6. The latest pronouncement of the Privy Council in Pethu Reddiar v. Rajambu Ammal (1948) 2 M.L.J. 25 : L.R. 75 IndAp 153 (P.C.) supports our view. In that case the High Court decreed a suit setting aside fourteen sales and a power of attorney and granted leave to appeal to the Privy Council to three vendees only as regards the sales in their favour Pethu Reddiar v. Rajambu Ammal : (1946)1MLJ245 . The value of all the properties in dispute on appeal to the Board exceeded in the aggregate the sum of Rs. 0,000 though the subject-matter of the appeals separately did not exceed that amount in each case. A preliminary objection was taken before the Privy Council that the High Court had no power to grant leave, because the case of each appellant must be regarded separately and so regarded the appeals were not of the required value. This objection was overruled as on the facts of the case there was indeed only one matter in dispute and therefore plurality of appellants was not material.
7. Even if the petitioners are allowed to consolidate the suits for the purposes of pecuniary valuation, the requirements of Section 110 of the Code of Civil Procedure will not be satisfied on the valuation in the Courts below. But the petitioners will not be precluded from showing that the real value of the subject-matter in these appeals is different from the Court-fee value (vide Chandra Mouleswara Prasad Bahadur v. Secretary of State for India : AIR1932Mad125 . A report must therefore be called for from the District Munsiff of Bhimavaram our the market value of the Kudivaram interest in the lands forming the subject-matter of the four appeals covered by C.M. Is. Nos. 3752, 3753, 3754 and 3755. The report should be sent up before 18th July, 1949. One week for objections. After the receipt of the report, the applications will be posted before a Division Bench.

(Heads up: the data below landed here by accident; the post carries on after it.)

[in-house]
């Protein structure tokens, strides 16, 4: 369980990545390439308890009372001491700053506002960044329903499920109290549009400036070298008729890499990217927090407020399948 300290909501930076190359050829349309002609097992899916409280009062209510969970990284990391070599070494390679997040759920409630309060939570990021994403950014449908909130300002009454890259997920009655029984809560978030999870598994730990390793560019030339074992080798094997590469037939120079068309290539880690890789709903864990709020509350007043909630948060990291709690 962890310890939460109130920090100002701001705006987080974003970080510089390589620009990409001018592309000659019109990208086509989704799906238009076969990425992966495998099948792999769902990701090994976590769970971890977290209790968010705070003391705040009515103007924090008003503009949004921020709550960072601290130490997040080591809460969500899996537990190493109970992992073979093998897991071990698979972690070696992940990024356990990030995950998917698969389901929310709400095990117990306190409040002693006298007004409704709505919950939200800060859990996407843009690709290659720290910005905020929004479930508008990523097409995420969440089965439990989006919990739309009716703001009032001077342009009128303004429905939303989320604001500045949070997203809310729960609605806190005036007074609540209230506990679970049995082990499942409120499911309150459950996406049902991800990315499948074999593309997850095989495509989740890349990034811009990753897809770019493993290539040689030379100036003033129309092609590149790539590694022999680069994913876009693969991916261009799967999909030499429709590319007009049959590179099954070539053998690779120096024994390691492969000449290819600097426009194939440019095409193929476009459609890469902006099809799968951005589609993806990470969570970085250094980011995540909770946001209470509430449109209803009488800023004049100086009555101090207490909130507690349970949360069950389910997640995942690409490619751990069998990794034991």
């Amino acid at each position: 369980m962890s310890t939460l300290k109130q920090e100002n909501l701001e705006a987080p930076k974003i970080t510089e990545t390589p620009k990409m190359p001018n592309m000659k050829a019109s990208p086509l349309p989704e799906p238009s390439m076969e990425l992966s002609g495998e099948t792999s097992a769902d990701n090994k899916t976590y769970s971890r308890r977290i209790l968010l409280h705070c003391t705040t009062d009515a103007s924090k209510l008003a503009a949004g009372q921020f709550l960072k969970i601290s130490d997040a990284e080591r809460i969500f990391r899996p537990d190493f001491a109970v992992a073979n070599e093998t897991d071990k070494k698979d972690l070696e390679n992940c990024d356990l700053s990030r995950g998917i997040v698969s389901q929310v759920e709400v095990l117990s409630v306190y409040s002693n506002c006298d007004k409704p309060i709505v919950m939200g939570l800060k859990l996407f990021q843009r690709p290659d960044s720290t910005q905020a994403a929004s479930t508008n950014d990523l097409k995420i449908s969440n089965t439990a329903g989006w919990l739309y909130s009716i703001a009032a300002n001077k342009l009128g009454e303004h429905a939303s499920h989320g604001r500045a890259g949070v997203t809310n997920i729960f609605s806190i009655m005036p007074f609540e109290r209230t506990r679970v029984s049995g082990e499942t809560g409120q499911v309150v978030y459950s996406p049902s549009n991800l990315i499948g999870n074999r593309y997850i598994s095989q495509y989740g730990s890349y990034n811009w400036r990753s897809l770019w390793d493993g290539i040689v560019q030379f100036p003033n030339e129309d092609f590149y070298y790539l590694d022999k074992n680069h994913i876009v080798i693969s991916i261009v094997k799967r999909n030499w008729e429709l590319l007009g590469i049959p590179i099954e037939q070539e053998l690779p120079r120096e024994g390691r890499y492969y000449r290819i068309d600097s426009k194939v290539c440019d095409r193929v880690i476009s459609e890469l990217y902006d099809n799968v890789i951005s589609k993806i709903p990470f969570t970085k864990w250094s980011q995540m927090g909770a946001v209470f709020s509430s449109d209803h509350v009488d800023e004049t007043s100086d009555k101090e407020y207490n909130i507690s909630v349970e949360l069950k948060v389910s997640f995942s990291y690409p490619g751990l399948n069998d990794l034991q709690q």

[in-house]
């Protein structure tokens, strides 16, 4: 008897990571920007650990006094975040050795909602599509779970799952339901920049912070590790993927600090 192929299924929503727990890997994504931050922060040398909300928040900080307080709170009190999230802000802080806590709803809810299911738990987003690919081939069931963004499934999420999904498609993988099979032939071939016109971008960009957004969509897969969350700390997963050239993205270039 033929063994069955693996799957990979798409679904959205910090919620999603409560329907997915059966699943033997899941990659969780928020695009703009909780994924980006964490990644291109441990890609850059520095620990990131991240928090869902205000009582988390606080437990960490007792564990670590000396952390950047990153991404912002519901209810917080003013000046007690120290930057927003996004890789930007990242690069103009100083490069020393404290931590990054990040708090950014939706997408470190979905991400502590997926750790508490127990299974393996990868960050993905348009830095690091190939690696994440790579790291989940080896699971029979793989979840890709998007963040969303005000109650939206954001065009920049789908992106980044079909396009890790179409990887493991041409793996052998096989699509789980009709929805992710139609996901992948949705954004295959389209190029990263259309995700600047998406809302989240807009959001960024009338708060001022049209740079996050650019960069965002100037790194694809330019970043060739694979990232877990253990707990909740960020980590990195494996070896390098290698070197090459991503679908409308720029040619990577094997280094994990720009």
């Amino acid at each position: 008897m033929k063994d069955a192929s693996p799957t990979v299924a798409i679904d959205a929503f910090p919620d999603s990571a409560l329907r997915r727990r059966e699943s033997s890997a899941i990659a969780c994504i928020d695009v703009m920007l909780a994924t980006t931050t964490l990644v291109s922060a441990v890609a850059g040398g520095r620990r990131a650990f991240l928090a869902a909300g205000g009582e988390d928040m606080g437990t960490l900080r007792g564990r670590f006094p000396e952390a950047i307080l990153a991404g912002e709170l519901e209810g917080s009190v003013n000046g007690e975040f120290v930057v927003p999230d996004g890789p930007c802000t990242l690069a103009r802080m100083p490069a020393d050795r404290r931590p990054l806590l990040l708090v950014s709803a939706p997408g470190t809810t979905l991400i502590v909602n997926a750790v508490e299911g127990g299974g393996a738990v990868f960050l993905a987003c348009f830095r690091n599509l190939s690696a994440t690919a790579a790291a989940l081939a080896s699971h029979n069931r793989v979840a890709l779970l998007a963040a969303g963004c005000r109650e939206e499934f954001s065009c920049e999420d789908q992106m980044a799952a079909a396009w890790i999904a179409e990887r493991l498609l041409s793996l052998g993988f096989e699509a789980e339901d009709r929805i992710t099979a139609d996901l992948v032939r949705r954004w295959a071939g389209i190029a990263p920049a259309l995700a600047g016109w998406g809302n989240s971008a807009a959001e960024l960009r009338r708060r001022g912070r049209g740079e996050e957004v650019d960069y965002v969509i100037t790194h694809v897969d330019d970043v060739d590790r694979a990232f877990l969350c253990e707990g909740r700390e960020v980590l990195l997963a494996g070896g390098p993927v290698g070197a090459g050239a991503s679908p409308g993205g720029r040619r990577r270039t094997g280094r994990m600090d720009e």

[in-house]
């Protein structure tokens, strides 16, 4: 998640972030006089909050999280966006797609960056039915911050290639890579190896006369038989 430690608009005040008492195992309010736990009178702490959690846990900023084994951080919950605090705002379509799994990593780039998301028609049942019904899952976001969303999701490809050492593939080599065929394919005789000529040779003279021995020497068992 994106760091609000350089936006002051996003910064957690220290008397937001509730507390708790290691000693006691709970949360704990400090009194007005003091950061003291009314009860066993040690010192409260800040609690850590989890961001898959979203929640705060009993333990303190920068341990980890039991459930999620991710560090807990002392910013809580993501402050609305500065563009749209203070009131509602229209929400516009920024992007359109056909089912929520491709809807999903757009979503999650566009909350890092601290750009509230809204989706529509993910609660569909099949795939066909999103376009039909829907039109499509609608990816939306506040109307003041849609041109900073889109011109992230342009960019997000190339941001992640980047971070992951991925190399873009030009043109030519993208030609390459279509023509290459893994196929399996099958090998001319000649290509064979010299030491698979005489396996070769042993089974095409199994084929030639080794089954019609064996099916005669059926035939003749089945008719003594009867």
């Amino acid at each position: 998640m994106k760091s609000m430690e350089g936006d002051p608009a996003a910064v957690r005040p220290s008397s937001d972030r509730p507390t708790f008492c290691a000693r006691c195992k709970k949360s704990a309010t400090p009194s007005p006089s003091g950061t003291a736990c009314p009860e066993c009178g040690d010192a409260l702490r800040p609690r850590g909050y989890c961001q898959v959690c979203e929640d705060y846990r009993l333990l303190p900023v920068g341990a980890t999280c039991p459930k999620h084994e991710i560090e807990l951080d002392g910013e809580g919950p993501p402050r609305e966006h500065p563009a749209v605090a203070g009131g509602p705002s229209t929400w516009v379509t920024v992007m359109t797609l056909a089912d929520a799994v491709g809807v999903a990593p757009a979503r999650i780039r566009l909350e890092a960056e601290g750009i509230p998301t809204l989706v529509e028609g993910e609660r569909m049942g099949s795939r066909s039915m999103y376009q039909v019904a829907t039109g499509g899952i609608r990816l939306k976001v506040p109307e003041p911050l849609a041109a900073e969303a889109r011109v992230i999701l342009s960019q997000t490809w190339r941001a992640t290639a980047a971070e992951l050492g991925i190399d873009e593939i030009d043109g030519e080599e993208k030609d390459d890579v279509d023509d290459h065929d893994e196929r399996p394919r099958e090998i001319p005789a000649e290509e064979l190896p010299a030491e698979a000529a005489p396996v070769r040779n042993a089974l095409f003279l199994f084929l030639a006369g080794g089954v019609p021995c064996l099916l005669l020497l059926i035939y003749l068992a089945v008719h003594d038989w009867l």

8. There still remains the question whether as a result of the consolidation of the four appeals which we have permitted under Order 45, Rule 4, in case eventually the petitioners are able to obtain leave to appeal to the Federal Court, they should furnish the security and deposit the amount required to defray expenses of translation, etc., separately in each of the appeals under Order 45, Rule 7 of the Code of Civil Procedure. In Ponnammal v. Rajambu Ammal : (1945)1MLJ73 a Bench of this Court consisting of Somayya and Chandrasekhara Ayyar, JJ., held that there was no provision of law empowering the High Court to consolidate appeals for the purposes of furnishing security for costs and depositing printing charges in connection with appeals to the Privy Council. The learned Judges followed the ruling of the Bombay High Court in Venkat Rao v. Srinivas Rao : AIR1944Bom352 ., in which reliance was placed on an earlier case of the Patna High Court in Mussamat Bibi Nabi Zohra v. Rai Baijnath Goenka Bahadur (1919) 4 Pat. L.J. 198. It is quite true that there is no express provision of law corresponding to Order 45, Rule 4 permitting consolidation in respect of denosit of printing charges or furnishing security. Rule 7 of the Privy Council Rules of 1920 ran as follows: